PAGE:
A lessandro Berluti put his name on Berluti’s first pair of shoes more than 120 years ago. Its work over that time has emphasised craftsmanship, from technical skill to creative design and a willingness to break the mould.
In 1962, Berluti was shoemaker by appointment to an array of distinguished establishment figures, among them the Duke of Windsor and Charles de Gaulle, then president of France. When Andy Warhol stepped through the door of Berluti’s Paris shop clad in leather jacket and sunglasses with his distinctive floppy hair, it’s fair to assume a few eyebrows were raised. At this time, Warhol was a successful commercial illustrator, particularly known for his advertisements for shoe brands. Privately, Warhol had a fascination with feet and shoes, an obsession that continued to influence him throughout his career.
Warhol requested a bespoke square-toed loafer, and the task of realising his request fell to the young shoemaker Olga Berluti. Her creation, with radical and innovative lines, thrilled Warhol. Olga had also picked leather that contained a visible flaw, and she told the artist the hide had belonged to a particularly defiant cow that loved to rub against the barbed wire fence. The shoes truly captured the rebellious personality of the artist who declared that from now on he only wanted leather from defiant animals. Today, the Andy loafer is an icon and a House classic in Berluti’s Permanent Collection.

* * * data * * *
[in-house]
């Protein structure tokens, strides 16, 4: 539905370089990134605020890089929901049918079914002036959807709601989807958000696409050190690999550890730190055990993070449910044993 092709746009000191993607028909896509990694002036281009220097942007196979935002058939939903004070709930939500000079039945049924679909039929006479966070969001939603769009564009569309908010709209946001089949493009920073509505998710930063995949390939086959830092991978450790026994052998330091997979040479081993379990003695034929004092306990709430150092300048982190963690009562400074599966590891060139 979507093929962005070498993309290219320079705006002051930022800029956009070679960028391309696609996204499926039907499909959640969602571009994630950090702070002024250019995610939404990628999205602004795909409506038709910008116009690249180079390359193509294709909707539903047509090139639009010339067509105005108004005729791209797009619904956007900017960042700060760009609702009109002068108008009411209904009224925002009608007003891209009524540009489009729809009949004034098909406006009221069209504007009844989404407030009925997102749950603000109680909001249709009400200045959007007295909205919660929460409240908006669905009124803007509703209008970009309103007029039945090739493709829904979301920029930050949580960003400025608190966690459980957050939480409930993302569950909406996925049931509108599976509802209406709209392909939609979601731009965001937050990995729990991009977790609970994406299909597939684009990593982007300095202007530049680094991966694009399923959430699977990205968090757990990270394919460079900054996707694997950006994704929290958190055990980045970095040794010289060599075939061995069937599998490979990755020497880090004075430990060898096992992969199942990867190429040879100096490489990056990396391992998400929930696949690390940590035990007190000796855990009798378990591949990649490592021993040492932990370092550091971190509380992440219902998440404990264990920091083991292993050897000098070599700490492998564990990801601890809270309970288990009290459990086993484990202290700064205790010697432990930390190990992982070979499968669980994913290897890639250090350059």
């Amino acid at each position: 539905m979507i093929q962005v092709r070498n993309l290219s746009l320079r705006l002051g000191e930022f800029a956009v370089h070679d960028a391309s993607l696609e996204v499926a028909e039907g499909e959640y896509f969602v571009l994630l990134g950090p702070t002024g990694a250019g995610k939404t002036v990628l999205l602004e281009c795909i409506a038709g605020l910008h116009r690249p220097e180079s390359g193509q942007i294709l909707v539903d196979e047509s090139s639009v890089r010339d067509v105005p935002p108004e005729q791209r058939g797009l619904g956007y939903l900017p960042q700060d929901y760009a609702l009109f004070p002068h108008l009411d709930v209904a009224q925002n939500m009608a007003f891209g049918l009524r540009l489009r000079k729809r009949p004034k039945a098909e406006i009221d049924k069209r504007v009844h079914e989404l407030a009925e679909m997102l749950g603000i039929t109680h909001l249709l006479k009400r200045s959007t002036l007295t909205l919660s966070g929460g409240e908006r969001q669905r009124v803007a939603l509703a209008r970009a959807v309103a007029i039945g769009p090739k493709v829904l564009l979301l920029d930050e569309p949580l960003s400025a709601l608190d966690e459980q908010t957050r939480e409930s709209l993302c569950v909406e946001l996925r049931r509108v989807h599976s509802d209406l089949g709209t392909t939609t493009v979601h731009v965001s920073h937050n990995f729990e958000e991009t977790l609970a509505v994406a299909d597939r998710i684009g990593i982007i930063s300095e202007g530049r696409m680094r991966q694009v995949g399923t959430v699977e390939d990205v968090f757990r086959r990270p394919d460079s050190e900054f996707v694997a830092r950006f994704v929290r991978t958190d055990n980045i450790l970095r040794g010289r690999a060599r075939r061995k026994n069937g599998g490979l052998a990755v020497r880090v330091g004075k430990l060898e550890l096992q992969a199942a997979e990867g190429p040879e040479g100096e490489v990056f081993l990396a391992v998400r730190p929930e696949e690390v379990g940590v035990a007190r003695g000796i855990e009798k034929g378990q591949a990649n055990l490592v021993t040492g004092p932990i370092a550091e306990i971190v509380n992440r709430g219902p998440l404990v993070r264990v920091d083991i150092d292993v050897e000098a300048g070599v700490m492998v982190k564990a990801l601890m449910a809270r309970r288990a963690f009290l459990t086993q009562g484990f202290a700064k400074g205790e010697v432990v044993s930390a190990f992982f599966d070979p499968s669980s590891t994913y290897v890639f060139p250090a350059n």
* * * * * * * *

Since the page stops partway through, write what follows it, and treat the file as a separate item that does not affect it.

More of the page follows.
How Berluti Defined the Art of Bespoke
Other innovations followed at Berluti, perhaps most strikingly, the invention of hand-coloured leather in the 1980s now known as the Berluti patina, which saw a range of shoes in vibrant colours, including reds, blues and greens. Introduced into a status quo which considered brown shoes worn after 6pm a transgression of etiquette, it was a bold move, and one that became a signature Berluti statement. Olga Berluti also invented Venezia leather, a supple, fine leather created through a special tanning process that gives a shoe a particular flexibility and adhesion, and made the new vibrant colours possible.
From these beginnings, Berluti has today evolved beyond a shoemaker into a creator of luxury leather items, ranging from bags and armchairs to unique creations like those featured in Sotheby's sale: the Berluti-designed table football set, the Venezia-leather encased amplifier and guitar case, and the stunning Porsche 911 upholstered by Berluti.